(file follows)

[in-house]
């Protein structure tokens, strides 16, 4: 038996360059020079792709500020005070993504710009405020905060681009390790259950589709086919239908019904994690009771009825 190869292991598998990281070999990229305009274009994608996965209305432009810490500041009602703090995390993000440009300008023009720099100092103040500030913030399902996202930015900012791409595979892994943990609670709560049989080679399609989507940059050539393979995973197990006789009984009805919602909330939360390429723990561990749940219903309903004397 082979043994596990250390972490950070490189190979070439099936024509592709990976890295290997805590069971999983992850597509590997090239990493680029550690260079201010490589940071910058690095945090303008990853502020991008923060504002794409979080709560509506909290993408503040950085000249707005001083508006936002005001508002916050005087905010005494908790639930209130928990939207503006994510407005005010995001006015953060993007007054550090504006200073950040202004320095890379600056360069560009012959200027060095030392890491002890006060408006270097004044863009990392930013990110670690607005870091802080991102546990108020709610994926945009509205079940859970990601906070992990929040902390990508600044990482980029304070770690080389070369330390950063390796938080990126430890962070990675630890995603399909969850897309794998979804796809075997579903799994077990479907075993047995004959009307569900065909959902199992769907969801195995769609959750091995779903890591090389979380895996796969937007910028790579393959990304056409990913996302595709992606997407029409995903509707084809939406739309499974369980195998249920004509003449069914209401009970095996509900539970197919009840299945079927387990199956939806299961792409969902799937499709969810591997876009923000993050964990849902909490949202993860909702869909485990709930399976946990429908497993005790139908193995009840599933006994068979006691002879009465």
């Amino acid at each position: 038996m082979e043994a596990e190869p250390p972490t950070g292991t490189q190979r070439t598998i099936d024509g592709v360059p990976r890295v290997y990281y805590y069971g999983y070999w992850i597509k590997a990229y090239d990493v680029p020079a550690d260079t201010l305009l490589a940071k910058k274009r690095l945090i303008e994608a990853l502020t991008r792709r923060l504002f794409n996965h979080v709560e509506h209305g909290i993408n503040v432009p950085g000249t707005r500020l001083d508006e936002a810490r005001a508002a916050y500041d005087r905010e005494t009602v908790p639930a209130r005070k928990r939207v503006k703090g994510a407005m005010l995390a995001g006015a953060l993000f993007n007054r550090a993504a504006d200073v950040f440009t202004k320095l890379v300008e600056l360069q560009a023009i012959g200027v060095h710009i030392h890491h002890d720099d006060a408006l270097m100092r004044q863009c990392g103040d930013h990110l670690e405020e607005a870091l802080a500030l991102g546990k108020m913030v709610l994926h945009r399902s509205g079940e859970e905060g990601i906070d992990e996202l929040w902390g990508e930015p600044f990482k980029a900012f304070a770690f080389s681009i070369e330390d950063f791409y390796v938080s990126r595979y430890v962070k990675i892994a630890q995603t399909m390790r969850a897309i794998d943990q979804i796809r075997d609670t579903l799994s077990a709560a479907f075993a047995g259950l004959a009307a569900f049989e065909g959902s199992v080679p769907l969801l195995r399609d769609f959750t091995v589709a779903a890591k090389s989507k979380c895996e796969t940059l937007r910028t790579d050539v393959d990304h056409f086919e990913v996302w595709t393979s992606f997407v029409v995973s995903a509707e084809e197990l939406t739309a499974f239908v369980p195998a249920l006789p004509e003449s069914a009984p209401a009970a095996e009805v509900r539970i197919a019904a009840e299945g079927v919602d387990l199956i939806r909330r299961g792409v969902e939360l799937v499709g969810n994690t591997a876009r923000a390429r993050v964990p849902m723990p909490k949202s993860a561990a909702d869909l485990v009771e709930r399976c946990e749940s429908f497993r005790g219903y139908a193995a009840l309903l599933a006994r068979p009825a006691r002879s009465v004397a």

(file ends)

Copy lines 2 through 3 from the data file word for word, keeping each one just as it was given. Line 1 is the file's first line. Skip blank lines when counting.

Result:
């Protein structure tokens, strides 16, 4: 038996360059020079792709500020005070993504710009405020905060681009390790259950589709086919239908019904994690009771009825 190869292991598998990281070999990229305009274009994608996965209305432009810490500041009602703090995390993000440009300008023009720099100092103040500030913030399902996202930015900012791409595979892994943990609670709560049989080679399609989507940059050539393979995973197990006789009984009805919602909330939360390429723990561990749940219903309903004397 082979043994596990250390972490950070490189190979070439099936024509592709990976890295290997805590069971999983992850597509590997090239990493680029550690260079201010490589940071910058690095945090303008990853502020991008923060504002794409979080709560509506909290993408503040950085000249707005001083508006936002005001508002916050005087905010005494908790639930209130928990939207503006994510407005005010995001006015953060993007007054550090504006200073950040202004320095890379600056360069560009012959200027060095030392890491002890006060408006270097004044863009990392930013990110670690607005870091802080991102546990108020709610994926945009509205079940859970990601906070992990929040902390990508600044990482980029304070770690080389070369330390950063390796938080990126430890962070990675630890995603399909969850897309794998979804796809075997579903799994077990479907075993047995004959009307569900065909959902199992769907969801195995769609959750091995779903890591090389979380895996796969937007910028790579393959990304056409990913996302595709992606997407029409995903509707084809939406739309499974369980195998249920004509003449069914209401009970095996509900539970197919009840299945079927387990199956939806299961792409969902799937499709969810591997876009923000993050964990849902909490949202993860909702869909485990709930399976946990429908497993005790139908193995009840599933006994068979006691002879009465």
């Amino acid at each position: 038996m082979e043994a596990e190869p250390p972490t950070g292991t490189q190979r070439t598998i099936d024509g592709v360059p990976r890295v290997y990281y805590y069971g999983y070999w992850i597509k590997a990229y090239d990493v680029p020079a550690d260079t201010l305009l490589a940071k910058k274009r690095l945090i303008e994608a990853l502020t991008r792709r923060l504002f794409n996965h979080v709560e509506h209305g909290i993408n503040v432009p950085g000249t707005r500020l001083d508006e936002a810490r005001a508002a916050y500041d005087r905010e005494t009602v908790p639930a209130r005070k928990r939207v503006k703090g994510a407005m005010l995390a995001g006015a953060l993000f993007n007054r550090a993504a504006d200073v950040f440009t202004k320095l890379v300008e600056l360069q560009a023009i012959g200027v060095h710009i030392h890491h002890d720099d006060a408006l270097m100092r004044q863009c990392g103040d930013h990110l670690e405020e607005a870091l802080a500030l991102g546990k108020m913030v709610l994926h945009r399902s509205g079940e859970e905060g990601i906070d992990e996202l929040w902390g990508e930015p600044f990482k980029a900012f304070a770690f080389s681009i070369e330390d950063f791409y390796v938080s990126r595979y430890v962070k990675i892994a630890q995603t399909m390790r969850a897309i794998d943990q979804i796809r075997d609670t579903l799994s077990a709560a479907f075993a047995g259950l004959a009307a569900f049989e065909g959902s199992v080679p769907l969801l195995r399609d769609f959750t091995v589709a779903a890591k090389s989507k979380c895996e796969t940059l937007r910028t790579d050539v393959d990304h056409f086919e990913v996302w595709t393979s992606f997407v029409v995973s995903a509707e084809e197990l939406t739309a499974f239908v369980p195998a249920l006789p004509e003449s069914a009984p209401a009970a095996e009805v509900r539970i197919a019904a009840e299945g079927v919602d387990l199956i939806r909330r299961g792409v969902e939360l799937v499709g969810n994690t591997a876009r923000a390429r993050v964990p849902m723990p909490k949202s993860a561990a909702d869909l485990v009771e709930r399976c946990e749940s429908f497993r005790g219903y139908a193995a009840l309903l599933a006994r068979p009825a006691r002879s009465v004397a």